Literature 8-11-2008

What Light: This Week’s Poem: Ralph Burns

This week's poem, "Calling Grandma" by Ralph Burns, was selected by What Light coordinator Lightsey Darst


Calling Grandma

Funny how language falls apart in your lap
like a hamburger from Wendy’s. Lettuce
floats like a doll’s scarf, and when you say,
Excuse me, a crumb of wet bread falls from
where me begins to crumble so you scan
the depths of where you’ve been with your
free hand; and a slice of onion and tomato
slither free greased in mayonnaise
which sounds funny to say in a double room
with suspended TV torqued so loud you can’t hear
the voice on the other end wishing
happy birthday and asking about your syncopy
and how you picked your body up if blood
left the brain like Coke fleeing ice so small
birds get tricked into thinking it’s sunlight.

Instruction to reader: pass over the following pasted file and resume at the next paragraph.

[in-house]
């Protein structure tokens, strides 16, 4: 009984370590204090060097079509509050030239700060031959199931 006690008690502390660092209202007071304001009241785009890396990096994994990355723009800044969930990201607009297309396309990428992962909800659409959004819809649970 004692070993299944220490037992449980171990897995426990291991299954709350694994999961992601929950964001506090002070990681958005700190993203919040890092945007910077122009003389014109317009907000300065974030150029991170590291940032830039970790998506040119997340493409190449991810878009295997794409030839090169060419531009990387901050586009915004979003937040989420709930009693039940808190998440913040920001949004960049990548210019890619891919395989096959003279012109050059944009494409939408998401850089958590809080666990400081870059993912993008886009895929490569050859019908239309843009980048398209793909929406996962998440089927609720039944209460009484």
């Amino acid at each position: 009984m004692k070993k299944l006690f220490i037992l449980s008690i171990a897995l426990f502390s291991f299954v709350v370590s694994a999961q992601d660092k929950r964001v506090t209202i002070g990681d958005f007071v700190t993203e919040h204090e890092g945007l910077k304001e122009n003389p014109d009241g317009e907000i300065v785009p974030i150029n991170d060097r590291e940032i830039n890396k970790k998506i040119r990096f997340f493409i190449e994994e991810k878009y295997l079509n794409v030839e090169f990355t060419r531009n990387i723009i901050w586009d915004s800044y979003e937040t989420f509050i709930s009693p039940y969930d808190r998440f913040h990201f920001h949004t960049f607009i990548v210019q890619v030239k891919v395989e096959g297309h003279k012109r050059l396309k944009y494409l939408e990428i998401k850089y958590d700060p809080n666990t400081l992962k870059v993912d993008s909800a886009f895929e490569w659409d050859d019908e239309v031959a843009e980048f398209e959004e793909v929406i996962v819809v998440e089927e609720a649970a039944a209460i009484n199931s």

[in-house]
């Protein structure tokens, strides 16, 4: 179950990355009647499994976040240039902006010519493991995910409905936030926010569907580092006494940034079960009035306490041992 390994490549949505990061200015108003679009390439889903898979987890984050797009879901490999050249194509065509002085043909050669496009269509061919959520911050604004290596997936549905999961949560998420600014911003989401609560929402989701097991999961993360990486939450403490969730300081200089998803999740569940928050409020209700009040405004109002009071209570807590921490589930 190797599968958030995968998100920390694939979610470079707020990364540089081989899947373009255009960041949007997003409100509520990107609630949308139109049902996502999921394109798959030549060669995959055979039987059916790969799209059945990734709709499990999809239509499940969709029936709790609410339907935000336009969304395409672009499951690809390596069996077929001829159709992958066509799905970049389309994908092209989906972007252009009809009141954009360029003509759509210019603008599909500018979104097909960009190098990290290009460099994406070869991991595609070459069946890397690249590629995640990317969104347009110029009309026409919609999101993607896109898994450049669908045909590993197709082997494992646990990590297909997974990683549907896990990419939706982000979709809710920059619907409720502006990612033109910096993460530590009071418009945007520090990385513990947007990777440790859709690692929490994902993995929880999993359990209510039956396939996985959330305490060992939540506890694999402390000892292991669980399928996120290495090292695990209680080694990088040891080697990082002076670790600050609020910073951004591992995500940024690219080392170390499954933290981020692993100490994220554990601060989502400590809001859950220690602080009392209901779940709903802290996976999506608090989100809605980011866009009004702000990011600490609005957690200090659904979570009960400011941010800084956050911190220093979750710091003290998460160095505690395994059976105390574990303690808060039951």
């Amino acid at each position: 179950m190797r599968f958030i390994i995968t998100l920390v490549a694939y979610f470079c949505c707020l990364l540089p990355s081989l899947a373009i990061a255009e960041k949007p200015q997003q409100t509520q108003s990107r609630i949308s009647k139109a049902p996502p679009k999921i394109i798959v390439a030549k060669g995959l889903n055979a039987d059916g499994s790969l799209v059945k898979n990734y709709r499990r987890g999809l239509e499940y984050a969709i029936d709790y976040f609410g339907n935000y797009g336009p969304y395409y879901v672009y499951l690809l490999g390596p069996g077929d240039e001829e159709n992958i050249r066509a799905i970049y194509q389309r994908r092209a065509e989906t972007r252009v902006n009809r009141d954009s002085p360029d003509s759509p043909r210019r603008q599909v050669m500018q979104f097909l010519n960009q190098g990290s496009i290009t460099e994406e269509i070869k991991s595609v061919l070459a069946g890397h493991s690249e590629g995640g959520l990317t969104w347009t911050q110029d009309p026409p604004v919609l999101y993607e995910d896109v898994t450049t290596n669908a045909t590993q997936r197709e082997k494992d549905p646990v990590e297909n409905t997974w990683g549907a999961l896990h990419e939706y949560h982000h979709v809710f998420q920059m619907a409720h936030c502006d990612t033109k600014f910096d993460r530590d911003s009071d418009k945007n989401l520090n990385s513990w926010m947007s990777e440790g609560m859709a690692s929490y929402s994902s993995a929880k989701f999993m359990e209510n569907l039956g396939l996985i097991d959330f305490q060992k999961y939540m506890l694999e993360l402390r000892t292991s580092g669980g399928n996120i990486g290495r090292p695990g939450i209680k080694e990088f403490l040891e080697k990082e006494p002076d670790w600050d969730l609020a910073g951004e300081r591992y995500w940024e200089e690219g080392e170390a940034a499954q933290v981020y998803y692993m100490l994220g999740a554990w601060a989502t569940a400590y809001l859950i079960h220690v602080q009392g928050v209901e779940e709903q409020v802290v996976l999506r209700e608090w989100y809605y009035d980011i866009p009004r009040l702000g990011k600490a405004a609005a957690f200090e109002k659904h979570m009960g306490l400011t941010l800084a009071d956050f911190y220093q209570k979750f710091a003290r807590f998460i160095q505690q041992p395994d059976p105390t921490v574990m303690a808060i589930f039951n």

I guess part of the germ of this poem is that unfortunately my mother really does have Alzheimer’s, and that I got caught up in the musical travail of that long second sentence breaking across the lines. There was also something about the argument of the sonnet shape that appealed to me.


Ralph Burns has published six books of poems, most recently Ghost Notes, which won the FIELD Poetry Prize, and Swamp Candles, which won the Iowa Poetry Award. This poem “Calling Grandma” is part of a new manuscript titled You Don’t Have to Go, which includes a number of poems about the Blues, and some poems occasioned by places and events in Minnesota.